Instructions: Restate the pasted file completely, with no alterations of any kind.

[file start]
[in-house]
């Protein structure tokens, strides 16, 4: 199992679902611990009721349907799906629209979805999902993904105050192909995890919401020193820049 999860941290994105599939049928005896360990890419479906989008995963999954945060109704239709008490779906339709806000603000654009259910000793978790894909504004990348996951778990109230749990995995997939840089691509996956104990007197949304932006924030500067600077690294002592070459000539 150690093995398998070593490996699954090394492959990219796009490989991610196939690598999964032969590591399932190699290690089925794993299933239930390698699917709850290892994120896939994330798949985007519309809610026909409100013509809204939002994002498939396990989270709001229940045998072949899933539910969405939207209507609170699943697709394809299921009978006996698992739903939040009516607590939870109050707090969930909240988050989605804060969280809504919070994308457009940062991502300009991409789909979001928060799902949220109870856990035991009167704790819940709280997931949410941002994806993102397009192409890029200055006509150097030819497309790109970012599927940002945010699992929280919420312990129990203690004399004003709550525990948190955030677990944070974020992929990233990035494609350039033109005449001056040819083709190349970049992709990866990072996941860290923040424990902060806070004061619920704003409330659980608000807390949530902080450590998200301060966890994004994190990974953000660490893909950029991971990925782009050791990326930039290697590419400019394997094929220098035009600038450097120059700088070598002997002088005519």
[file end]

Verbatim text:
[in-house]
């Protein structure tokens, strides 16, 4: 199992679902611990009721349907799906629209979805999902993904105050192909995890919401020193820049 999860941290994105599939049928005896360990890419479906989008995963999954945060109704239709008490779906339709806000603000654009259910000793978790894909504004990348996951778990109230749990995995997939840089691509996956104990007197949304932006924030500067600077690294002592070459000539 150690093995398998070593490996699954090394492959990219796009490989991610196939690598999964032969590591399932190699290690089925794993299933239930390698699917709850290892994120896939994330798949985007519309809610026909409100013509809204939002994002498939396990989270709001229940045998072949899933539910969405939207209507609170699943697709394809299921009978006996698992739903939040009516607590939870109050707090969930909240988050989605804060969280809504919070994308457009940062991502300009991409789909979001928060799902949220109870856990035991009167704790819940709280997931949410941002994806993102397009192409890029200055006509150097030819497309790109970012599927940002945010699992929280919420312990129990203690004399004003709550525990948190955030677990944070974020992929990233990035494609350039033109005449001056040819083709190349970049992709990866990072996941860290923040424990902060806070004061619920704003409330659980608000807390949530902080450590998200301060966890994004994190990974953000660490893909950029991971990925782009050791990326930039290697590419400019394997094929220098035009600038450097120059700088070598002997002088005519």